So Christmas joy deepens. It isn't just about something that happened long ago. It is about something that is going to happen sooner than you think. The story of the world has a happy ending! The King will see to it. In fact, he is already seeing to it, putting some of that future happiness into the hearts of the people who trust him.
Since the Garden of Eden, our basic human question has been, "How far will we trust God?" The Glory Declaration says our hope is in Christ the King, and we will trust him to the glorious end of history. The first six SYNC seasons have showed us how, against all odds, he has kept all his other promises. Will he now falter at the finish line? How could he? He's got this. So let's have the best Christmas ever!
Why are these books chosen as the readings for Glory Season?
Glory is a prominent theme in each book. Most of them are books of prophecy, God-given critiques of the present and visions of the future.
Psalms 107-150. "Book 5" of the Psalms, glorifying God in a crescendo that climaxes in the "Hallelujah psalms," 146-150.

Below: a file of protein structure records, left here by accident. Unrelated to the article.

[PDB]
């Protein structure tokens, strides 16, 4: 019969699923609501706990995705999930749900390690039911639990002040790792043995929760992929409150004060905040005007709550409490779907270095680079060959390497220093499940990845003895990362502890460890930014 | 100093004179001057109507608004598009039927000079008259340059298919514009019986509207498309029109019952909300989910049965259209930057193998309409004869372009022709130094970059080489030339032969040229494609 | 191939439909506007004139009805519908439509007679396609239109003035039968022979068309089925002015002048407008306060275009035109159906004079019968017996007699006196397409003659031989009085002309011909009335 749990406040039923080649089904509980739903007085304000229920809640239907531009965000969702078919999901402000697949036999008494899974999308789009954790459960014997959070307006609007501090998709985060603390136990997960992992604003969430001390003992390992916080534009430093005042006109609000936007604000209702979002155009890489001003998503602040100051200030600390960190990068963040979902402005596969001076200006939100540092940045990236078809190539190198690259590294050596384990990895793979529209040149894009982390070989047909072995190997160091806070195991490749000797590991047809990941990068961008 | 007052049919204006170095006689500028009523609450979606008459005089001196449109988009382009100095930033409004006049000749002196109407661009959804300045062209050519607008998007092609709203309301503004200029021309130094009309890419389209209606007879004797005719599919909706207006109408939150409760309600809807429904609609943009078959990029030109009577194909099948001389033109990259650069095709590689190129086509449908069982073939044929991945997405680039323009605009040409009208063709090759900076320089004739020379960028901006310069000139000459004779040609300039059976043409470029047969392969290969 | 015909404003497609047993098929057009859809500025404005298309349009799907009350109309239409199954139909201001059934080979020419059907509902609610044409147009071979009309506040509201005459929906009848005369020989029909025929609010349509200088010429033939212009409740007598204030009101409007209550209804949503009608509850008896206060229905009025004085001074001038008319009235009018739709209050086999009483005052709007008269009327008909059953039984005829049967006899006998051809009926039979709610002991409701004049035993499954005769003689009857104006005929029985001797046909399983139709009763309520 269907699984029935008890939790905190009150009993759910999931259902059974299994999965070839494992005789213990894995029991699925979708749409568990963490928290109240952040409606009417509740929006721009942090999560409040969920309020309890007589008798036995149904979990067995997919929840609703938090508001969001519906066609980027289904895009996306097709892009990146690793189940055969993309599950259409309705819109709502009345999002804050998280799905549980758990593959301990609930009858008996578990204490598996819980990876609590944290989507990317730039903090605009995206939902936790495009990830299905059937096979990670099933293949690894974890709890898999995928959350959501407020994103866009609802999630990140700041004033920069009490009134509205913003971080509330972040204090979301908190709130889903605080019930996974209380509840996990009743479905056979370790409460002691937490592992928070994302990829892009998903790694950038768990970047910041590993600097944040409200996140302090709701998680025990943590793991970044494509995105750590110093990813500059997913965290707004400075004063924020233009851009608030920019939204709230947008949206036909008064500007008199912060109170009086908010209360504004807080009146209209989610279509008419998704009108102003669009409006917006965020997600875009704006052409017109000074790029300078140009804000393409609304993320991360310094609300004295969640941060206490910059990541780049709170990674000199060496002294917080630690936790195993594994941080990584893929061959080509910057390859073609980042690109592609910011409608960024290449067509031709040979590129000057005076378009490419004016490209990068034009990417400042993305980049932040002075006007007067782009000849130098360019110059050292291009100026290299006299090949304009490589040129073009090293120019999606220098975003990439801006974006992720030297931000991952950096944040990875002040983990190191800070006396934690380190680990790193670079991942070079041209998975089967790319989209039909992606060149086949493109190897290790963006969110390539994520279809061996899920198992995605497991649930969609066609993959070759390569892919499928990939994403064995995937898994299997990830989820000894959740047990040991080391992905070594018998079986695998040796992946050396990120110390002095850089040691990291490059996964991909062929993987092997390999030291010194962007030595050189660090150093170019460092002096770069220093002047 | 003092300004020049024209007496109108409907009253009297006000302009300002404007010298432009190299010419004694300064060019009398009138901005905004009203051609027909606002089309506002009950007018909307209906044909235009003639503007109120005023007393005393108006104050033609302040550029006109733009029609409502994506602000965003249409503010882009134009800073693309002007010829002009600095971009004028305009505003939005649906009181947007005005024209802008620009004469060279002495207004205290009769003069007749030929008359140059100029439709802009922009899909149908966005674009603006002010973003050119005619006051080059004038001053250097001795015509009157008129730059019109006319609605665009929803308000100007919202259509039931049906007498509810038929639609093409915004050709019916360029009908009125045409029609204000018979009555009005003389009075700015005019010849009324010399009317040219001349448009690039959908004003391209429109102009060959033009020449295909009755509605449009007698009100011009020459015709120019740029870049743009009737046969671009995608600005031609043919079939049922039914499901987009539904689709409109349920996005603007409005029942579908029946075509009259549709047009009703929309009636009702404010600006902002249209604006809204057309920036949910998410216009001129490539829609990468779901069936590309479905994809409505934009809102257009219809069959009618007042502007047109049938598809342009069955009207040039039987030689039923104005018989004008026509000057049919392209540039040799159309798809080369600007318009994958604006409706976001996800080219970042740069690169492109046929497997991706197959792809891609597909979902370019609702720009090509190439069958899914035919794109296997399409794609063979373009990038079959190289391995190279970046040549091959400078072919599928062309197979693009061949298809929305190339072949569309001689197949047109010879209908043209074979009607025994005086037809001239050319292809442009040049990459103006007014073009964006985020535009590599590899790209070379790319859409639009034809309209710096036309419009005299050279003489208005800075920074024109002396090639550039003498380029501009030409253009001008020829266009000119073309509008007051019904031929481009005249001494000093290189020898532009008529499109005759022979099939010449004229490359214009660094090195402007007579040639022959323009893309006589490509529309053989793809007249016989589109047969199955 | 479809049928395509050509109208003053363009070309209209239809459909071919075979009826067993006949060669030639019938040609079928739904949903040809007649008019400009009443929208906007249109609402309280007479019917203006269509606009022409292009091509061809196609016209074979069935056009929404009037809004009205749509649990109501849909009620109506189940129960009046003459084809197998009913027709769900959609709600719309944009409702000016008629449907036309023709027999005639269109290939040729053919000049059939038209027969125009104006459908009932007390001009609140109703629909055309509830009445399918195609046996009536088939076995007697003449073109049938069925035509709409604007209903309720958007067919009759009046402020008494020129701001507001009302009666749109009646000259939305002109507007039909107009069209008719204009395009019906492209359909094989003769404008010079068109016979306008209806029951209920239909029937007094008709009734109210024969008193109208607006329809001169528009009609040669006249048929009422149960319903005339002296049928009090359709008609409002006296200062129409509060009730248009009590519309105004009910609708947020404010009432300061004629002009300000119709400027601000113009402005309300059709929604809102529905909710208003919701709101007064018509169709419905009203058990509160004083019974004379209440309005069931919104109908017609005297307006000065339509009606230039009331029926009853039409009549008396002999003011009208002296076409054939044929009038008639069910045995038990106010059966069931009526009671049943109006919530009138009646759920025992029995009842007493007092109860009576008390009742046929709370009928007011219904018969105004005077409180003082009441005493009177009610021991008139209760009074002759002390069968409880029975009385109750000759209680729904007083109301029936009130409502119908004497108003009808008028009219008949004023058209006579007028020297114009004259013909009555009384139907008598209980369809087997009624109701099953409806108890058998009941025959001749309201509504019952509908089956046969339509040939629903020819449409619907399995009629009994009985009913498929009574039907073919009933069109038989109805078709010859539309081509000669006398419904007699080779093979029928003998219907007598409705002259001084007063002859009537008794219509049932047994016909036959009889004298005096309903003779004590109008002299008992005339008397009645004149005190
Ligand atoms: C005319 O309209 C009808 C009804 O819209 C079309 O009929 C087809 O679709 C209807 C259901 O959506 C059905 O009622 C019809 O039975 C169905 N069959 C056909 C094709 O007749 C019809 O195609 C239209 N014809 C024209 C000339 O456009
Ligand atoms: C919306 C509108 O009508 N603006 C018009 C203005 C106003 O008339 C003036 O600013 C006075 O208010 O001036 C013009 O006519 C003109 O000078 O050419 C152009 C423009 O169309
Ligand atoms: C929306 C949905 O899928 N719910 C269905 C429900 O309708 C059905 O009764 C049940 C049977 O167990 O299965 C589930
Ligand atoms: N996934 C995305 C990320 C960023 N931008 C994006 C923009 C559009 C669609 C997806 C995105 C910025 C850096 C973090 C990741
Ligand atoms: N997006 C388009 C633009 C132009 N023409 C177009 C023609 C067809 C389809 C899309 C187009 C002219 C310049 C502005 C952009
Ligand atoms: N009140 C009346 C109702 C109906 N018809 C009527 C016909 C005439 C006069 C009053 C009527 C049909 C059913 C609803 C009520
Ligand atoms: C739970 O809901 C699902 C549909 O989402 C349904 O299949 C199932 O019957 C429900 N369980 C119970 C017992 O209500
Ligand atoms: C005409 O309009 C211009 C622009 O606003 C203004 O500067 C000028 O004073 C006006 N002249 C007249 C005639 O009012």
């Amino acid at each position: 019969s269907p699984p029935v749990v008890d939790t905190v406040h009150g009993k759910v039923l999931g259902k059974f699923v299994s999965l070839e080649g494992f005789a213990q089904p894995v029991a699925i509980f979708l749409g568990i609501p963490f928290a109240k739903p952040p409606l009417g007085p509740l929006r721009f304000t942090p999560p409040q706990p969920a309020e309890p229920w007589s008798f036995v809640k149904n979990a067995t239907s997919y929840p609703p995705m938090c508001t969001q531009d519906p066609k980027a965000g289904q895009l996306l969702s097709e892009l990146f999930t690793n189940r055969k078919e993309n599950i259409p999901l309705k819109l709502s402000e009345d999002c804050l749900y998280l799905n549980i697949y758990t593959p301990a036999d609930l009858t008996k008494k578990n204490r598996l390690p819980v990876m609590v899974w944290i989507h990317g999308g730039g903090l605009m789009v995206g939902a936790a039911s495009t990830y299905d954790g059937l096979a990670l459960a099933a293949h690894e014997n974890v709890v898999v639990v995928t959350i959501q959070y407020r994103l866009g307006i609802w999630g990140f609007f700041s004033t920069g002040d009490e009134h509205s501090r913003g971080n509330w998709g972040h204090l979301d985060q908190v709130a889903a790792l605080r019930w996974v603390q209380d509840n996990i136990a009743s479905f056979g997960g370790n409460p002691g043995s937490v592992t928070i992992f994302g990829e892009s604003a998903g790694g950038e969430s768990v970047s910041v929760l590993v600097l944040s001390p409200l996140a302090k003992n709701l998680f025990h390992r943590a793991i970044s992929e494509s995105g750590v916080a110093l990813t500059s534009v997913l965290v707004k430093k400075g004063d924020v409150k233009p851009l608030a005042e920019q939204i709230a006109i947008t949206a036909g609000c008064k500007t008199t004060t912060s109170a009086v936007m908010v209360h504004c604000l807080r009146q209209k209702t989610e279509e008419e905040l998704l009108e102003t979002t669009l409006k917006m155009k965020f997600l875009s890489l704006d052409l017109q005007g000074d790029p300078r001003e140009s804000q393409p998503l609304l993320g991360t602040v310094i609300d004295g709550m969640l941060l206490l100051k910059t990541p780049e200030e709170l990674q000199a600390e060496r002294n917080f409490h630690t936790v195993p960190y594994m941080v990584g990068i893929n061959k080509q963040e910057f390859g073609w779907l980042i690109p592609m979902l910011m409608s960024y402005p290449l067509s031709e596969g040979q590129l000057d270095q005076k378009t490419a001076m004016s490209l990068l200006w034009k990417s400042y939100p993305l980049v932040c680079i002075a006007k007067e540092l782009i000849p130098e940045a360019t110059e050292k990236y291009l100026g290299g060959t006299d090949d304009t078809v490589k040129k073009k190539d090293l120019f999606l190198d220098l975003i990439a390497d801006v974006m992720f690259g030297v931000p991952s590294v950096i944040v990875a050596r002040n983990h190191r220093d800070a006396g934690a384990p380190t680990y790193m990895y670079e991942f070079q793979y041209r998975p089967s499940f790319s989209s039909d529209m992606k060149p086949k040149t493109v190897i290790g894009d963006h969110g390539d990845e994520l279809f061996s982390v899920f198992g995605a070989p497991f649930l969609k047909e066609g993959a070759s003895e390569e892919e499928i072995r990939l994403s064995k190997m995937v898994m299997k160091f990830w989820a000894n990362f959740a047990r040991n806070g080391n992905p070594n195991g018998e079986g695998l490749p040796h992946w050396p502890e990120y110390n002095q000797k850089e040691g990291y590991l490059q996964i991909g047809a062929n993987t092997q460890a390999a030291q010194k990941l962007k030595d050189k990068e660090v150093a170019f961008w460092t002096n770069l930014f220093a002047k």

Ezekiel. Calling Israel to trust God and his glorious power when they were going through the national calamity of being captured by Babylon. His message was that all this was going to change.
Daniel. The Old Testament book most closely connected to the book of Revelation, describing the "Son of Man" who will rule the world
Zechariah. This prophetic book also is connected to the book of Revelation, urging Israel to put their hope in the coming Messiah
Note: Isaiah could also fit in Glory Season since it has such a powerful vision of the Messiah, but we have placed it in its other natural home, "Freedom Season," because "Glory Season" is so short (five weeks) and Isaiah is so long. We try to balance the amount of reading per day throughout the year.
1 & 2 Thessalonians. The two letters of Paul that say the most about the return of Christ to earth
Revelation. The final book of biblical prophecy, describing Christ in all his glory and power, and ending, "Amen! Come, Lord Jesus."